Magnetic Fields Experiment

This experiment consisted of a boom-mounted triaxial fluxgate magnetometer designed to study the interplanetary and geomagnetic tail magnetic fields. Each sensor had three dynamic ranges; ± 12, ± 36, and ± 108 nT. With the aid of a bit compaction scheme (delta modulation), 25 vector measurements were made and telemetered per second. Full-word vectors were telemetered with 320-ms resolution. The instrument functioned normally from turn-on (23 September 1972 to 28 December 1972), when the flipper mechanism failed. This rendered somewhat more difficult the determination of zero-level drift in the spin-axis sensor. The instrument continued in this state until 4 April 1973, when instrument malfunction caused a series of spacecraft under-voltage turnoffs. Data were not obtained after this time.[9]

Measurement of Low-Energy Protons and Electrons

This experiment measured the energy spectra of low-energy electrons and protons in the geocentric range 30 to 40 Earth radii to further understand geomagnetic storms, aurora, tail and neutral sheet, and other magnetospheric phenomena. The detector was a dual-channel curved-plate electrostatic analyzer (LEPEDEA - low-energy proton and electron differential energy analyzer) with 16 energy intervals between 5 eV and 50 keV. It had an angular field of view of 9° by 25° in four directions perpendicular to the spacecraft spin axis. The detector was operated in one of two modes: (1) one providing good angular resolution (16 directions for each particle energy band) once each 272-seconds, and (2) one providing good temporal resolution in which the entire energy range in four directions was measured every 68-seconds.[10]

Plasma Wave

Electric field components perpendicular to the spacecraft spin axis and the magnetic field component parallel to that axis were measured by an electric dipole antenna and a search coil magnetometer. Both sensors were mounted on a 305 cm (120 in) boom. Data were obtained in eight frequency channels from 10-Hz to 100 kHz in either the normal mode or the snapshot mode. Two channels, centered at 67 and 600 Hz, had 10-dB fall-off points of 17 and 150 Hz, and 270 and 810 Hz, respectively. The remaining six channels were narrow-bandwidth channels centered at 1.3, 2.3, 5.4, 10.5, 30, and 70 kHz. In the normal mode, the antenna was first sampled in a given frequency channel many times during a given measurement period (comparable to the spacecraft spin period). During the next period, the search coil was sampled many times in the same frequency channel. Next, the antenna was sampled in the next frequency channel, followed by the search coil in that channel. The frequency channels were incremented, and the sampled sensors were alternated until a full set of data was obtained in 16 measurement periods (approximately 20-seconds). In the snapshot mode, only electric field data were transmitted, as follows. The antenna was first sampled in a given frequency channel many times during a given measurement period. In the next period, the antenna was sampled in two sequences of eight frequency channels. This two-period measurement was executed eight times, each time incrementing the frequency channel studied in every other period by one. Thus, a full set of data again required 16 measurement periods. In addition, an analog mode, sampling the antenna and search coil from 10 to 100 Hz, was used in conjunction with the special purpose analog telemetry test that was to be conducted. Unfortunately, this telemetry system did not work well, and no usable data were obtained in this mode of operation. For the digital modes, some interference was experienced from the asymmetric plasma sheath associated with the solar cell arrays. This interference limited the sensitivity of the magnetic field measurements and introduced complexity into analysis of the electric field measurements.[11]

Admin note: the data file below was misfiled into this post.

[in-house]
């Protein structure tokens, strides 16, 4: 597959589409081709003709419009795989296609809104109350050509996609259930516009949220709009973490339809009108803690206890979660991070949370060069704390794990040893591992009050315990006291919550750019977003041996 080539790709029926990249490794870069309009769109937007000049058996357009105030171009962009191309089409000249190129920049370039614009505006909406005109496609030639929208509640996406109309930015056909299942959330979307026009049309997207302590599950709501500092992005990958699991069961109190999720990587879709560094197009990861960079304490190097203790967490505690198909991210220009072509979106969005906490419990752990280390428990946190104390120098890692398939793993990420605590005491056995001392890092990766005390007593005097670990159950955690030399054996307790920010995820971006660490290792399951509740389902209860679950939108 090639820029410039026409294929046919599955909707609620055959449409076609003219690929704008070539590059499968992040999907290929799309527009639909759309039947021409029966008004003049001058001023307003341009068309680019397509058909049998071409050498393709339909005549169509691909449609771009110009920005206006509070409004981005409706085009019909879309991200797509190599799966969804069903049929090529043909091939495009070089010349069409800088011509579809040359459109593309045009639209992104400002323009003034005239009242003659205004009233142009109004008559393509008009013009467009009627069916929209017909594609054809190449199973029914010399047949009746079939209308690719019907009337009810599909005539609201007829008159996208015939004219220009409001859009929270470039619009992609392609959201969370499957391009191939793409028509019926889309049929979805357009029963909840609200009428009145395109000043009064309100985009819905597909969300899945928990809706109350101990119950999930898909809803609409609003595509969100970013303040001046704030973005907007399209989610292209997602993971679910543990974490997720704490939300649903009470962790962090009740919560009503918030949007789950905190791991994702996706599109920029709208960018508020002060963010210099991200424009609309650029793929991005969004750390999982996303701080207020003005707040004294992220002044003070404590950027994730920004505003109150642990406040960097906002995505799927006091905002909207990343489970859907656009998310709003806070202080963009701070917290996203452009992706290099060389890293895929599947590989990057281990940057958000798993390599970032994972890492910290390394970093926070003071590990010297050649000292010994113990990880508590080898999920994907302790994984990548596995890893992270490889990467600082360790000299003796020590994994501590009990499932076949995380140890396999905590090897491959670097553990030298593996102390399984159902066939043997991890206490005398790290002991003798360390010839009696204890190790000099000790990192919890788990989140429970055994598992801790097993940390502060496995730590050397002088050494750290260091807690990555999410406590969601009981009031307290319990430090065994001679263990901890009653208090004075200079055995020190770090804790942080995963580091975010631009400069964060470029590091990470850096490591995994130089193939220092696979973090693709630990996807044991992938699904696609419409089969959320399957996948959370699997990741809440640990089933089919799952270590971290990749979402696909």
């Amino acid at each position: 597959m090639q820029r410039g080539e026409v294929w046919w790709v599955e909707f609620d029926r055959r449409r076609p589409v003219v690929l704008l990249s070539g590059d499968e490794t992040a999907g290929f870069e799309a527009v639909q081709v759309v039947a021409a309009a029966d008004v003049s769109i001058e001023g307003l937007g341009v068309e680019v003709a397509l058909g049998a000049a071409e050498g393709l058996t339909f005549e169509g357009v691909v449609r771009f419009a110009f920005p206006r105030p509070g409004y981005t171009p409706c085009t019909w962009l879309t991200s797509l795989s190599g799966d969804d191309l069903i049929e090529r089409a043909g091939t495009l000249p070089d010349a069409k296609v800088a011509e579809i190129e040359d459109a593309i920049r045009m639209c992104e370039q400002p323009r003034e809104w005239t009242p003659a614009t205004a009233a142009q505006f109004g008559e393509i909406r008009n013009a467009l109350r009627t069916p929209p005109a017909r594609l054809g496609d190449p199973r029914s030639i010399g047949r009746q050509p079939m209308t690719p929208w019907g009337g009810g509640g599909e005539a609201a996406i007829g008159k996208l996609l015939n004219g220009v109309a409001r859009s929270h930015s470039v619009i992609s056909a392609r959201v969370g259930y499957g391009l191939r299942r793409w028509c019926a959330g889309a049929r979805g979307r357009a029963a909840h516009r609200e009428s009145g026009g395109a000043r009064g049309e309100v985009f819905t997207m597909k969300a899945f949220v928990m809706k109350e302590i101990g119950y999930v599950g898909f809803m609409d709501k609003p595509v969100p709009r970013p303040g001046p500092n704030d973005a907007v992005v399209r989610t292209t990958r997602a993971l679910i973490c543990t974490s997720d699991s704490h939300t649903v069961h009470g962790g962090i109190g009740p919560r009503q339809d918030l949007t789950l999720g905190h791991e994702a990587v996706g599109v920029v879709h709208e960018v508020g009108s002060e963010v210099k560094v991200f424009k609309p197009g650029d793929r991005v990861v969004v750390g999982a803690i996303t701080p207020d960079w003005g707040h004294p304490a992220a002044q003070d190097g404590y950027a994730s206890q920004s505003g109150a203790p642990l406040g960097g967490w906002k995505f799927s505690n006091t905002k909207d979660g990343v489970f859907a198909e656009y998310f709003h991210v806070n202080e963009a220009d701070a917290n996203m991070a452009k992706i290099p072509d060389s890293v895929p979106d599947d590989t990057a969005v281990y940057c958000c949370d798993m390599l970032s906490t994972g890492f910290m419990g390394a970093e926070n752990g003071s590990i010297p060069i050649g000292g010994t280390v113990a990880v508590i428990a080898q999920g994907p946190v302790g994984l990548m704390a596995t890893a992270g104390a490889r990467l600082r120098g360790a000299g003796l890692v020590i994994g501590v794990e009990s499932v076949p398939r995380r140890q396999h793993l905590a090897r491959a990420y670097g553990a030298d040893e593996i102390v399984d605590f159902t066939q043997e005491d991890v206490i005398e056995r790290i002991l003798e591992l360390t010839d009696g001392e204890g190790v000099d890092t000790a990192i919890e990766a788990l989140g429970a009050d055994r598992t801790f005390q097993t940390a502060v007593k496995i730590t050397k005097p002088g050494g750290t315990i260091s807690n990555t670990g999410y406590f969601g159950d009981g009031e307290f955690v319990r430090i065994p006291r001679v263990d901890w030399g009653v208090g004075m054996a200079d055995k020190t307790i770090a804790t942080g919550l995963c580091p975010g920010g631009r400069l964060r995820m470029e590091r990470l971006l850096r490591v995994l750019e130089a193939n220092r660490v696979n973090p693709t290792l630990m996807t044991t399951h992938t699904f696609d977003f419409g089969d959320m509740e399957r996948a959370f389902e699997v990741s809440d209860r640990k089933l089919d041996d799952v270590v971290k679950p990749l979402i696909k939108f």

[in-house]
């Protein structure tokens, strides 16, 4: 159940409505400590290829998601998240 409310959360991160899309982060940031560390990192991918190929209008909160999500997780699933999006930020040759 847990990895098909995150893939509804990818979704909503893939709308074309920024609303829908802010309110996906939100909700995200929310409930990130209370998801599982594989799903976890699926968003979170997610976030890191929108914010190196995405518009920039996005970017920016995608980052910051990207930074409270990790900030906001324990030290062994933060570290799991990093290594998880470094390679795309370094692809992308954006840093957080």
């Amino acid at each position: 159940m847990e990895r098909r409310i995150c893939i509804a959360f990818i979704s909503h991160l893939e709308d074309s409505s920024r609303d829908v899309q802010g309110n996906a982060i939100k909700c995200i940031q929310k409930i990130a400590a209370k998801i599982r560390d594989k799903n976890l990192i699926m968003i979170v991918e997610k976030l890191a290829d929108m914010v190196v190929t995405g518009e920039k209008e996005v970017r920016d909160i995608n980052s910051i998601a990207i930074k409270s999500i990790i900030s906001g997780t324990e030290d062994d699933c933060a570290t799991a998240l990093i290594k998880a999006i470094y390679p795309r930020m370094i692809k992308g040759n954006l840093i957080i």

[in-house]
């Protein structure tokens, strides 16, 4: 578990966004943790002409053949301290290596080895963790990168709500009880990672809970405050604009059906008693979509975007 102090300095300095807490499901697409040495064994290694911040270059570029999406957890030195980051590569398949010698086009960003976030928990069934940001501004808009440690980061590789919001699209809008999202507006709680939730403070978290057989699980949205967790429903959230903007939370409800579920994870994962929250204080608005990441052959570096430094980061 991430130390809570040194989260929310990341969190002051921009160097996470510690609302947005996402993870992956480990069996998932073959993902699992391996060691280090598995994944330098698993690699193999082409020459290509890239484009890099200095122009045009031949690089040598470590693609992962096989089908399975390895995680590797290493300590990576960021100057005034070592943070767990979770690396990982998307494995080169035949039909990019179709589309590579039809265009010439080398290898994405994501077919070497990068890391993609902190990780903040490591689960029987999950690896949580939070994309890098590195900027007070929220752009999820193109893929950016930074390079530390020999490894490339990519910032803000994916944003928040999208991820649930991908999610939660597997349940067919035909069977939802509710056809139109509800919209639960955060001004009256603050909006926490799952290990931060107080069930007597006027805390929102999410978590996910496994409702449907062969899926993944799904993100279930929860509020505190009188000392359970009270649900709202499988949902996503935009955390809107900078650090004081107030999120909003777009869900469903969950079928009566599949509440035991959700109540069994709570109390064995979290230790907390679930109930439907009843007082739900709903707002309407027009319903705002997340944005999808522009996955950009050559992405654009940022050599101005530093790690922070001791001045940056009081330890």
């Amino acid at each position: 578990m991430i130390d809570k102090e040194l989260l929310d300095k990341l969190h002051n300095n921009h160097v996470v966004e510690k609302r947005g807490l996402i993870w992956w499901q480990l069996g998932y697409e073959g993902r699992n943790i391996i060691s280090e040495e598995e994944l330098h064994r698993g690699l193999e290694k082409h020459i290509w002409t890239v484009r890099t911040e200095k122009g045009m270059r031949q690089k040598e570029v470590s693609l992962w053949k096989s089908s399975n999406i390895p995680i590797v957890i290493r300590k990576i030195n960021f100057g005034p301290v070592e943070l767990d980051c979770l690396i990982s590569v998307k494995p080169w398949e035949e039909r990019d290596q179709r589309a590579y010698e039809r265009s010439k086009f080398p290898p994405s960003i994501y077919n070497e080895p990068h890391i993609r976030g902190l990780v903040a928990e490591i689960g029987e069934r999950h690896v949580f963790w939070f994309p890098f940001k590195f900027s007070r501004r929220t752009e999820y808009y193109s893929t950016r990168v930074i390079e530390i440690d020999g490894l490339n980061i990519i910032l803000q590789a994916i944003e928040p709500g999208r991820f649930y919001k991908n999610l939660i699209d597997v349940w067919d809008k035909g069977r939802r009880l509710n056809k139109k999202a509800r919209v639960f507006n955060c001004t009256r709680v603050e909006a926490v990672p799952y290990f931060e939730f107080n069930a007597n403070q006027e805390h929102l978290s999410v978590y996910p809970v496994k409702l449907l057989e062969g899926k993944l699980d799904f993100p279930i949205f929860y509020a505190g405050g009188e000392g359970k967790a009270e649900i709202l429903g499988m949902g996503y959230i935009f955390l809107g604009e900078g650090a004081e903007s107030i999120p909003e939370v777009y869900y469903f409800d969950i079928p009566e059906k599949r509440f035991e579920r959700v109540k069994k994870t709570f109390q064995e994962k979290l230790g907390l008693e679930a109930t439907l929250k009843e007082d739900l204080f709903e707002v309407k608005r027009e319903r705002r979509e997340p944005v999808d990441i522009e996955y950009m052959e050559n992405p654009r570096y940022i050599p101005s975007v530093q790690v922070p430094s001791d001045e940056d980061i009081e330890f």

Solar and Cosmic-Ray Particles

The Goddard Space Flight Center cosmic-ray experiment measured energy spectra, composition, and angular distribution of solar and galactic electrons, protons, and heavier nuclei up to Z=30. Three distinct detector systems were used. The first system consisted of a pair of solid-state telescopes that measured integral particle fluxes above 150, 350, and 700 keV and of protons above 0.05, 0.15, 0.70, 1.0, 1.2, 2.0, 2.5, 5.0, 15, and 25 MeV. Except for the 0.05-MeV proton mode, all counting modes had unique species identification. The second detector system was a solid-state dE/dx versus E telescope that looked perpendicular to the spin axis. This telescope measured nuclei from 1 to 16 u with energies between 4 and 20 MeV/nucleon. Counts of particles in the 0.5- to 4-MeV/nucleon range, with no charge resolution, were obtained as counts in the dE/dx, but not in the E sensor. The third detector system was a three-element CsI scintillator telescope whose axis made an angle of 39° with respect to the spin axis. The instrument responded to electrons between 2 and 12 MeV and nuclei from 1 to 30 u in the energy range 20 to 500 MeV/nucleon. For particles below 80 MeV, this instrument acted as a dE/dx detector. Above 80 MeV, it acted as a bidirectional triple dE/dx detector. Flux directionality information was obtained by dividing certain portions of the data from each detector system into eight angular sectors.[12]

Solar Flare High-z / Low-e and Low-e Isotope

This experiment used two telescopes to measure the composition and energy spectra of solar (and galactic) particles above about 0.5 MeV/nucleon. The main telescope consisted of five colinear elements (three solid state, one CsI, and one Cherenkov sapphire) surrounded by a plastic anticoincidence shield. The telescope had a 60° full-angle acceptance cone with its axis approximately normal to the spacecraft spin axis permitting 8-sectored information on particle arrival direction. Four elements of the main telescope were pulse-height analyzed, and low- and high-gain modes could be selected by command to permit resolution of the elements Hydrogen through Nickel or of the electrons and the isotopes of Hydrogen and Helium and light nuclei. A selection-priority scheme was included to permit sampling of less abundant particle species under normal and solar-flare conditions. The low-energy telescope was essentially a two-element, shielded, solid-state detector with a 70° full-angle acceptance cone. The first element was pulse-height analyzed, and data were recorded by sectors.[13]

Solar Plasma Electrostatic Analyzer